When you were young, your teacher said, “there are no stu­pid ques­tions.”  You believed her once. Raised your hand and asked a ques­tion. Then at recess your class­mates teased you unmer­ci­ful­ly.  You made up your mind then and there, you were done with ask­ing ques­tions in pub­lic.

Now you are an adult, a busi­ness own­er.  You’ve put the recess event out of your mind.  Or have you? Is it lurk­ing back there some­where in your uncon­scious, hold­ing you back from get­ting your ques­tions answered?  Espe­cial­ly those con­fus­ing ones about account­ing and finance?

Oth­er than the rare busi­ness own­er with a finance or account­ing degree, most own­ers either grew up in the busi­ness, or came to it in some cir­cu­lar way with an unre­lat­ed degree, like phys­i­cal edu­ca­tion or soci­ol­o­gy. They have lit­tle aca­d­e­m­ic back­ground for under­stand­ing, and more impor­tant­ly know­ing how to man­age an account­ing depart­ment. Since you are a small busi­ness, your account­ing depart­ment is small, 1–3 peo­ple.  You hope they know what they are doing, but you don’t real­ly know for sure.

I was walk­ing down the hall in a client’s office one day when the busi­ness own­er called out to me, “Mack­ey, have you got a minute?”  I did in fact and walked in his office and took a seat across from his desk.  He thanked me and got up to go close the door.  Seat­ed back in his chair, he gath­ered his courage and shared his prob­lem with me.

He had come to the role of busi­ness own­er in this rapid­ly grow­ing small busi­ness because he was a fam­i­ly mem­ber.  The pri­or own­er had believed in him and trust­ed him to take over his busi­ness.  He was smart, a quick study. Over the years he had learned to act like he knew what was hap­pen­ing even when he didn’t.  His pri­ma­ry roles had always been in busi­ness devel­op­ment.

He had craft­ed his own way of under­stand­ing finan­cials, by what he called, the “In and Out method.” It had always kept him out of trou­ble, so he fig­ured it was enough. His method was to look at his cash, add receiv­ables and deduct payables.  This was his best guess of net income.  As he explained it, I shared with him that while this com­pu­ta­tion would have lit­tle rela­tion­ship to the finan­cial state­ments, it did indeed have some mer­it.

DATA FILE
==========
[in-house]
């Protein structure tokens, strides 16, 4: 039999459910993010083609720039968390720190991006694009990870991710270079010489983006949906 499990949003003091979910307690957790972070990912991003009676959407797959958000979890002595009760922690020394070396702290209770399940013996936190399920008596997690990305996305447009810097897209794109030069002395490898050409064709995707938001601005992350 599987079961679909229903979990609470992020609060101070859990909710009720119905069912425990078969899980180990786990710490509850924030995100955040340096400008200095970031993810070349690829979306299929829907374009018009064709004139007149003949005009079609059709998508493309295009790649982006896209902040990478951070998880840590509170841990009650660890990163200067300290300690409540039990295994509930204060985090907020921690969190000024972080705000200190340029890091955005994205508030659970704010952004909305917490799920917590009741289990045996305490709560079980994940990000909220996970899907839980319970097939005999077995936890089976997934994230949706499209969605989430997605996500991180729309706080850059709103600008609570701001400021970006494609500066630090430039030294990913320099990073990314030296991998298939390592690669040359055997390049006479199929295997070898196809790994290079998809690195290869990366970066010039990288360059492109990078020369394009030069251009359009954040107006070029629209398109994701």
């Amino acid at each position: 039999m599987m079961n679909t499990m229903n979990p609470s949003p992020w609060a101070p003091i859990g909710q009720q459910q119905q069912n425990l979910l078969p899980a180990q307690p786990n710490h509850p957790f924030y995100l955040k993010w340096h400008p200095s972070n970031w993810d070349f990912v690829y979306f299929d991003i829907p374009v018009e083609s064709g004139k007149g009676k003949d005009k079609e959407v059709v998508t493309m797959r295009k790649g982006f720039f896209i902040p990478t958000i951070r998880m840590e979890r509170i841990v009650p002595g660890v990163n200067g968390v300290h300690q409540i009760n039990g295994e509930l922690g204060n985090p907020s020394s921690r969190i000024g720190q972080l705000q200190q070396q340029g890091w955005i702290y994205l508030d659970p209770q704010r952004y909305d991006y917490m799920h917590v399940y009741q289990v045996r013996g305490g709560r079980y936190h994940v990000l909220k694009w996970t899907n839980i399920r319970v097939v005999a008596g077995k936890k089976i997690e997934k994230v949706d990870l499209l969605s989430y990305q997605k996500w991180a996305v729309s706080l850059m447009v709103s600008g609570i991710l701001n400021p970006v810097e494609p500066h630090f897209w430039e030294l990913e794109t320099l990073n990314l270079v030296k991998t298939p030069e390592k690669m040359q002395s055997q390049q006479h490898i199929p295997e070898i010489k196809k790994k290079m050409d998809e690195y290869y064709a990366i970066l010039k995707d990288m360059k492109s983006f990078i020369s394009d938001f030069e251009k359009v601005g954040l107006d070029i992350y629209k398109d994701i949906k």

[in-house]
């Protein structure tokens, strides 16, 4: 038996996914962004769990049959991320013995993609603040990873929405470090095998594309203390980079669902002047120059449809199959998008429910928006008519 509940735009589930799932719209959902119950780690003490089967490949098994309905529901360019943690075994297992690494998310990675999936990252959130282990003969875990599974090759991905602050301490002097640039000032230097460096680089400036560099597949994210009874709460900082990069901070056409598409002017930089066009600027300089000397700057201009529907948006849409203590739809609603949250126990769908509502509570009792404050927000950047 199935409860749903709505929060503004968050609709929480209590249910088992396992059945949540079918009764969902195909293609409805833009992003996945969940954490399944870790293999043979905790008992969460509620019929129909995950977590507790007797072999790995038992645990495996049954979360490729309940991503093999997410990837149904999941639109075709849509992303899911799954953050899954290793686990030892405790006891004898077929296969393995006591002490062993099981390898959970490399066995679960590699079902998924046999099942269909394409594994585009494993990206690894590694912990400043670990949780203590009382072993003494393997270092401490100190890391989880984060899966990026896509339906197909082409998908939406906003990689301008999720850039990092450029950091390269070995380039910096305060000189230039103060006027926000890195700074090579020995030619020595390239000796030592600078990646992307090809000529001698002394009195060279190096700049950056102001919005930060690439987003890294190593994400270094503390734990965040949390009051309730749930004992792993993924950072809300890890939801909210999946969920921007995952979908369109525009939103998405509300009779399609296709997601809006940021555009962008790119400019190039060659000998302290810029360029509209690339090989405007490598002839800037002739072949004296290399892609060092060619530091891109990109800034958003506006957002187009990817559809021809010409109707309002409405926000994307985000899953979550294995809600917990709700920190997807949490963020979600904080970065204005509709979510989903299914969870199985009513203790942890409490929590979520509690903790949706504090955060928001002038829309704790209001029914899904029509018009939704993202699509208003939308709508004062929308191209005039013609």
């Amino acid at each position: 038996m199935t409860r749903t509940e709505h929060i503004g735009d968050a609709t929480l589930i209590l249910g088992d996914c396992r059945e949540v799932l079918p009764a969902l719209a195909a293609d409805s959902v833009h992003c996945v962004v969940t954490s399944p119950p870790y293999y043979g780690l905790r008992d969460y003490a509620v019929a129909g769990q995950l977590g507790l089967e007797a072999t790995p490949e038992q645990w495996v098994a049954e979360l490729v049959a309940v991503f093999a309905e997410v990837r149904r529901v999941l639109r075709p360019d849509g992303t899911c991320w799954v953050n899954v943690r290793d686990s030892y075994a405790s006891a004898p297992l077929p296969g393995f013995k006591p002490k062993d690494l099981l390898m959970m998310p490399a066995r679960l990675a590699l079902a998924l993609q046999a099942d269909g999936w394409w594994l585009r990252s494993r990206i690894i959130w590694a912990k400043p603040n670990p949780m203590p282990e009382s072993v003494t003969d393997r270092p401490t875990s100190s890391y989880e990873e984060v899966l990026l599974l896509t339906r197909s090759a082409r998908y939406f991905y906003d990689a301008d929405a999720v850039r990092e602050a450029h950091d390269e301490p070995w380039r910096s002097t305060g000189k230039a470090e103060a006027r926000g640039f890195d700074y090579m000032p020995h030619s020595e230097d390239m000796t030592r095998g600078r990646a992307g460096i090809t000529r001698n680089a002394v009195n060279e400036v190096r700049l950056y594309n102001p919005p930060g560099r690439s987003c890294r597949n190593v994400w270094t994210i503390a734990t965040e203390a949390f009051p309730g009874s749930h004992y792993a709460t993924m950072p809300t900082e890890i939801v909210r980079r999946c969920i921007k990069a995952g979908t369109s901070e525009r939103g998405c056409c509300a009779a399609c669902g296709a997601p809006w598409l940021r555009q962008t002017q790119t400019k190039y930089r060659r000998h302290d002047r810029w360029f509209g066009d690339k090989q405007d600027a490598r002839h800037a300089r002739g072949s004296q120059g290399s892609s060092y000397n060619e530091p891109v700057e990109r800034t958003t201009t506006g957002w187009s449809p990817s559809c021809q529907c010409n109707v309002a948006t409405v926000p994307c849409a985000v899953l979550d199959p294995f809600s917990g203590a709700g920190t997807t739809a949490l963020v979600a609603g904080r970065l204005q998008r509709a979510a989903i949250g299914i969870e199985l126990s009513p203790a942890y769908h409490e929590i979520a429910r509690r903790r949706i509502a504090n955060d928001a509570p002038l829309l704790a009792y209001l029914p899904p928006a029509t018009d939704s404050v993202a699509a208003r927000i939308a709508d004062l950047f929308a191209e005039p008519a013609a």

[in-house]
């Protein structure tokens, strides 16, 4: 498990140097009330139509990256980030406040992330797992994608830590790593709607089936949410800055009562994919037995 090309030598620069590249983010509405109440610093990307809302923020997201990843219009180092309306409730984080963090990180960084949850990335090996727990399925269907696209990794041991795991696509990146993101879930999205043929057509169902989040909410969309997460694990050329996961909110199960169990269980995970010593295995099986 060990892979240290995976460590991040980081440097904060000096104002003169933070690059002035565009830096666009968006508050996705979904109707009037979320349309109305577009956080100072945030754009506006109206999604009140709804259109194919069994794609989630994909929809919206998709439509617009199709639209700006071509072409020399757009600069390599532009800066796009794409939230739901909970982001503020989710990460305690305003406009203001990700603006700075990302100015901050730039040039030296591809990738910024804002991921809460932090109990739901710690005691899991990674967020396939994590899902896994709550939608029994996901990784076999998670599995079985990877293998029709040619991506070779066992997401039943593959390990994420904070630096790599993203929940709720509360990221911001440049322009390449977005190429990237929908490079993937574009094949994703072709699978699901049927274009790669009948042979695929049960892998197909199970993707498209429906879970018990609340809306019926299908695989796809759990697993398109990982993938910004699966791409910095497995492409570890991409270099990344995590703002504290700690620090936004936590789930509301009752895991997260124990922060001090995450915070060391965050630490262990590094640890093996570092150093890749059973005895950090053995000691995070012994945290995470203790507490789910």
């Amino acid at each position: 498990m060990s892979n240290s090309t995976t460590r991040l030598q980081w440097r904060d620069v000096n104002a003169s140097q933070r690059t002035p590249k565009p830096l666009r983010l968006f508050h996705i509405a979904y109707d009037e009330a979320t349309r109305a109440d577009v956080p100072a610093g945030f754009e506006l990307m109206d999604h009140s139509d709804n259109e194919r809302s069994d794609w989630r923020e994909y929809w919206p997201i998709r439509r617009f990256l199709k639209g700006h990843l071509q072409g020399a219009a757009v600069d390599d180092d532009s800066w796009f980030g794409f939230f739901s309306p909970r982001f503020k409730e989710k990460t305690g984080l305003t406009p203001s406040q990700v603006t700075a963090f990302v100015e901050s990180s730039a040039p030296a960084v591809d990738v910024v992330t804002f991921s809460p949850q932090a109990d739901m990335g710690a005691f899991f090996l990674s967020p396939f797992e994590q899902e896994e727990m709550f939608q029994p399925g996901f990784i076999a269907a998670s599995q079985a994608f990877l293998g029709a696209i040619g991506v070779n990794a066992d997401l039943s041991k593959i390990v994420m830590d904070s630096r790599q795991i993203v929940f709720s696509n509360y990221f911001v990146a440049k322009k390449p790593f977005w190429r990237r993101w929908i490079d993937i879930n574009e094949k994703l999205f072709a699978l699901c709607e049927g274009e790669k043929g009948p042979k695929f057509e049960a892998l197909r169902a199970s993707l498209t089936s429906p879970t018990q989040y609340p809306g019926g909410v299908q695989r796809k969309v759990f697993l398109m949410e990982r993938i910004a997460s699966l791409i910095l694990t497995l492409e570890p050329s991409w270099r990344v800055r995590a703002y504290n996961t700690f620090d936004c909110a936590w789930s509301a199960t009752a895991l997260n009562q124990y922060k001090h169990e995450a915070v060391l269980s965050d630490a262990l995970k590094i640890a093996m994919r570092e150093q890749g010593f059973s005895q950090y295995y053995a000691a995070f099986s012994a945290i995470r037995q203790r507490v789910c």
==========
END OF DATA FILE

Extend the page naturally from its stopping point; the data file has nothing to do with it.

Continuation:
He sus­pect­ed they were head­ed for cash flow chal­lenges, but he didn’t know for sure.  Would I help him trans­late his “In and Out method” to the finan­cials he received every month?  Could I help him feel more finan­cial­ly con­fi­dent?

Over the course of the next few months, we met pri­vate­ly.  I shared infor­ma­tion about many dif­fer­ent finan­cial ques­tions that had always elud­ed him, such as:

  • how to read finan­cial state­ments
  • how costs are allo­cat­ed
  • how inven­to­ry costs are deter­mined and why that mat­ters
  • the dif­fer­ence in cash flow and income
  • how his “In and Out method” was like or unlike his finan­cials and why

I then brought in my team to help his account­ing depart­ment build new finan­cial reports such as:

  • sum­ma­ry exec­u­tive finan­cial state­ments
  • annu­al finan­cial plan
  • fore­cast­ing sys­tems
  • score­boards for depart­men­tal met­rics

Using graphs, we taught the key busi­ness unit man­agers to under­stand the finan­cial basics of the busi­ness.

The results:

  • yes, there was a cash flow cri­sis com­ing, but with this new infor­ma­tion the com­pa­ny was able to swerve rather than make a head on col­li­sion
  • new income grew 22%
  • cash flow improved 45%
  • his con­fi­dence, as he mea­sured it, was up 125% since he start­ed at ‑25%

Why did this hap­pen?

Because he had the courage to ask what many would have con­sid­ered the dumb ques­tion.  Can you rec­on­cile for me my “In and out method” with the finan­cial state­ments?   Then he kept ask­ing ques­tions, expand­ing his capac­i­ty and build­ing capac­i­ty in his team.

The teacher was right.  There are no dumb ques­tions.  Just knowl­edge that can help if you just have the courage to ask.

What finan­cial ques­tions are you avoid­ing?

Per­haps its time to raise your hand and ask.

To your pros­per­i­ty,

Mack­ey